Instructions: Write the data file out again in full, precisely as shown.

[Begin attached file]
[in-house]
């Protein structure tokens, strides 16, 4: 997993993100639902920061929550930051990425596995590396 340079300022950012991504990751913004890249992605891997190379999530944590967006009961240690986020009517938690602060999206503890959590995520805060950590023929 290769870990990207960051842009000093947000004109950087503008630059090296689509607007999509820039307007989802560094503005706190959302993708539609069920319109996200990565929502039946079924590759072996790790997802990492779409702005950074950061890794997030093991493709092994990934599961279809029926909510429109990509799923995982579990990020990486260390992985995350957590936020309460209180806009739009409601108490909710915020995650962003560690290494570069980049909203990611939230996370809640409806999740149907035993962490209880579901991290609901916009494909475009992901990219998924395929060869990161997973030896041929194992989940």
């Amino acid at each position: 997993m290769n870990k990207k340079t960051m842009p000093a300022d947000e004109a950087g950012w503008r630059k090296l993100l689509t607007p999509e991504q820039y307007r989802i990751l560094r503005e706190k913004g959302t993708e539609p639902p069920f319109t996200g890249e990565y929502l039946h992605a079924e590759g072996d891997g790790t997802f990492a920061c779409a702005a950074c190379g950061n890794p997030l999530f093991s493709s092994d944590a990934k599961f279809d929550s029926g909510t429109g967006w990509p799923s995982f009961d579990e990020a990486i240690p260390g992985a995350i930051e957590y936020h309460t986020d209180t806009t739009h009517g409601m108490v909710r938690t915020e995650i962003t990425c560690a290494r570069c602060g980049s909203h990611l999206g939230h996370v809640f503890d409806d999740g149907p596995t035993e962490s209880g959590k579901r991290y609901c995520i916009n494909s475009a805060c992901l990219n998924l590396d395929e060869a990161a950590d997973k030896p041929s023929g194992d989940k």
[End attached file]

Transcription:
[in-house]
């Protein structure tokens, strides 16, 4: 997993993100639902920061929550930051990425596995590396 340079300022950012991504990751913004890249992605891997190379999530944590967006009961240690986020009517938690602060999206503890959590995520805060950590023929 290769870990990207960051842009000093947000004109950087503008630059090296689509607007999509820039307007989802560094503005706190959302993708539609069920319109996200990565929502039946079924590759072996790790997802990492779409702005950074950061890794997030093991493709092994990934599961279809029926909510429109990509799923995982579990990020990486260390992985995350957590936020309460209180806009739009409601108490909710915020995650962003560690290494570069980049909203990611939230996370809640409806999740149907035993962490209880579901991290609901916009494909475009992901990219998924395929060869990161997973030896041929194992989940």
């Amino acid at each position: 997993m290769n870990k990207k340079t960051m842009p000093a300022d947000e004109a950087g950012w503008r630059k090296l993100l689509t607007p999509e991504q820039y307007r989802i990751l560094r503005e706190k913004g959302t993708e539609p639902p069920f319109t996200g890249e990565y929502l039946h992605a079924e590759g072996d891997g790790t997802f990492a920061c779409a702005a950074c190379g950061n890794p997030l999530f093991s493709s092994d944590a990934k599961f279809d929550s029926g909510t429109g967006w990509p799923s995982f009961d579990e990020a990486i240690p260390g992985a995350i930051e957590y936020h309460t986020d209180t806009t739009h009517g409601m108490v909710r938690t915020e995650i962003t990425c560690a290494r570069c602060g980049s909203h990611l999206g939230h996370v809640f503890d409806d999740g149907p596995t035993e962490s209880g959590k579901r991290y609901c995520i916009n494909s475009a805060c992901l990219n998924l590396d395929e060869a990161a950590d997973k030896p041929s023929g194992d989940k």